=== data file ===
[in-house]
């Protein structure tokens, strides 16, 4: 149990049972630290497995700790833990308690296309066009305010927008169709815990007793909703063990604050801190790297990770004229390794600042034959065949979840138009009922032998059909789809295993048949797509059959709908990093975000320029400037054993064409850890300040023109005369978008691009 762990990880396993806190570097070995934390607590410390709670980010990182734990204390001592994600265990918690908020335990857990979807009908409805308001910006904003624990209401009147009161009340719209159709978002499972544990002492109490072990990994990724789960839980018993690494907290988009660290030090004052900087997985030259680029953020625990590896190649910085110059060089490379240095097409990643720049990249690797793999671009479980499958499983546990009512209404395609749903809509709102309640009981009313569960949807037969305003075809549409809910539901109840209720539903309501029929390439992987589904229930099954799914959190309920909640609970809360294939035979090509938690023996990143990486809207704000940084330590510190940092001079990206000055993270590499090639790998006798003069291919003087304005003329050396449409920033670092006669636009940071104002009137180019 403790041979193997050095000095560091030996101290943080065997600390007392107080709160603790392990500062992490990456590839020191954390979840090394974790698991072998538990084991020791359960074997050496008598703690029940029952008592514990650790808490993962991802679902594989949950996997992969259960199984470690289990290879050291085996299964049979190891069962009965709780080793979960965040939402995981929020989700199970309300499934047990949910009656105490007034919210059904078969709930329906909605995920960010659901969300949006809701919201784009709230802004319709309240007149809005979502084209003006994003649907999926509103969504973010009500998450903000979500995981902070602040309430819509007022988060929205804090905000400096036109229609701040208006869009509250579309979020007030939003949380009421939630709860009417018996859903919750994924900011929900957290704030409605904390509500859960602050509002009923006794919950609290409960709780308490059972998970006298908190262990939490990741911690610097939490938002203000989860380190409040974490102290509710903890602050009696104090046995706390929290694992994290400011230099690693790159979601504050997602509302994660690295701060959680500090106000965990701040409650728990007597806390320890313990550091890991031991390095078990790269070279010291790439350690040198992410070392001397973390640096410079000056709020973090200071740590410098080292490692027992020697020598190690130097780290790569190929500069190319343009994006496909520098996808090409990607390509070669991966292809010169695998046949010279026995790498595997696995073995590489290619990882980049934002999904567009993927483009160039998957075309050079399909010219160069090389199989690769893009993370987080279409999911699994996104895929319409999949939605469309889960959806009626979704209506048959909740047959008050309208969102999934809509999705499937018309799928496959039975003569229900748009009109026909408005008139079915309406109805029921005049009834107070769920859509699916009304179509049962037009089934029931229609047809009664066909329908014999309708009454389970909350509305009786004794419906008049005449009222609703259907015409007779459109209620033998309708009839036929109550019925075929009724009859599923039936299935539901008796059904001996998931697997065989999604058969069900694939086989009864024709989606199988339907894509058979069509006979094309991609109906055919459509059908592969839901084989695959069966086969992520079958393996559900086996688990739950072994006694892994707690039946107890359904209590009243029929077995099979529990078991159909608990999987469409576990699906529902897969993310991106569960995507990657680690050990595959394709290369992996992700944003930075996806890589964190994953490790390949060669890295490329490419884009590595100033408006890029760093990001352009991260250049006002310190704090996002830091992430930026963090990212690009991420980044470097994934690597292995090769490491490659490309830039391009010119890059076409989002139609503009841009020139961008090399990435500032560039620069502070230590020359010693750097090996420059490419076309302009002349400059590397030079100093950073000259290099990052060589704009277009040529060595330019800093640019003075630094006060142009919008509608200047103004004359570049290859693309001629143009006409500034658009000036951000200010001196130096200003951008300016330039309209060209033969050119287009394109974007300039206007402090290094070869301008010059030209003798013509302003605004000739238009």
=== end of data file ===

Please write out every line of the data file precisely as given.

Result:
[in-house]
């Protein structure tokens, strides 16, 4: 149990049972630290497995700790833990308690296309066009305010927008169709815990007793909703063990604050801190790297990770004229390794600042034959065949979840138009009922032998059909789809295993048949797509059959709908990093975000320029400037054993064409850890300040023109005369978008691009 762990990880396993806190570097070995934390607590410390709670980010990182734990204390001592994600265990918690908020335990857990979807009908409805308001910006904003624990209401009147009161009340719209159709978002499972544990002492109490072990990994990724789960839980018993690494907290988009660290030090004052900087997985030259680029953020625990590896190649910085110059060089490379240095097409990643720049990249690797793999671009479980499958499983546990009512209404395609749903809509709102309640009981009313569960949807037969305003075809549409809910539901109840209720539903309501029929390439992987589904229930099954799914959190309920909640609970809360294939035979090509938690023996990143990486809207704000940084330590510190940092001079990206000055993270590499090639790998006798003069291919003087304005003329050396449409920033670092006669636009940071104002009137180019 403790041979193997050095000095560091030996101290943080065997600390007392107080709160603790392990500062992490990456590839020191954390979840090394974790698991072998538990084991020791359960074997050496008598703690029940029952008592514990650790808490993962991802679902594989949950996997992969259960199984470690289990290879050291085996299964049979190891069962009965709780080793979960965040939402995981929020989700199970309300499934047990949910009656105490007034919210059904078969709930329906909605995920960010659901969300949006809701919201784009709230802004319709309240007149809005979502084209003006994003649907999926509103969504973010009500998450903000979500995981902070602040309430819509007022988060929205804090905000400096036109229609701040208006869009509250579309979020007030939003949380009421939630709860009417018996859903919750994924900011929900957290704030409605904390509500859960602050509002009923006794919950609290409960709780308490059972998970006298908190262990939490990741911690610097939490938002203000989860380190409040974490102290509710903890602050009696104090046995706390929290694992994290400011230099690693790159979601504050997602509302994660690295701060959680500090106000965990701040409650728990007597806390320890313990550091890991031991390095078990790269070279010291790439350690040198992410070392001397973390640096410079000056709020973090200071740590410098080292490692027992020697020598190690130097780290790569190929500069190319343009994006496909520098996808090409990607390509070669991966292809010169695998046949010279026995790498595997696995073995590489290619990882980049934002999904567009993927483009160039998957075309050079399909010219160069090389199989690769893009993370987080279409999911699994996104895929319409999949939605469309889960959806009626979704209506048959909740047959008050309208969102999934809509999705499937018309799928496959039975003569229900748009009109026909408005008139079915309406109805029921005049009834107070769920859509699916009304179509049962037009089934029931229609047809009664066909329908014999309708009454389970909350509305009786004794419906008049005449009222609703259907015409007779459109209620033998309708009839036929109550019925075929009724009859599923039936299935539901008796059904001996998931697997065989999604058969069900694939086989009864024709989606199988339907894509058979069509006979094309991609109906055919459509059908592969839901084989695959069966086969992520079958393996559900086996688990739950072994006694892994707690039946107890359904209590009243029929077995099979529990078991159909608990999987469409576990699906529902897969993310991106569960995507990657680690050990595959394709290369992996992700944003930075996806890589964190994953490790390949060669890295490329490419884009590595100033408006890029760093990001352009991260250049006002310190704090996002830091992430930026963090990212690009991420980044470097994934690597292995090769490491490659490309830039391009010119890059076409989002139609503009841009020139961008090399990435500032560039620069502070230590020359010693750097090996420059490419076309302009002349400059590397030079100093950073000259290099990052060589704009277009040529060595330019800093640019003075630094006060142009919008509608200047103004004359570049290859693309001629143009006409500034658009000036951000200010001196130096200003951008300016330039309209060209033969050119287009394109974007300039206007402090290094070869301008010059030209003798013509302003605004000739238009």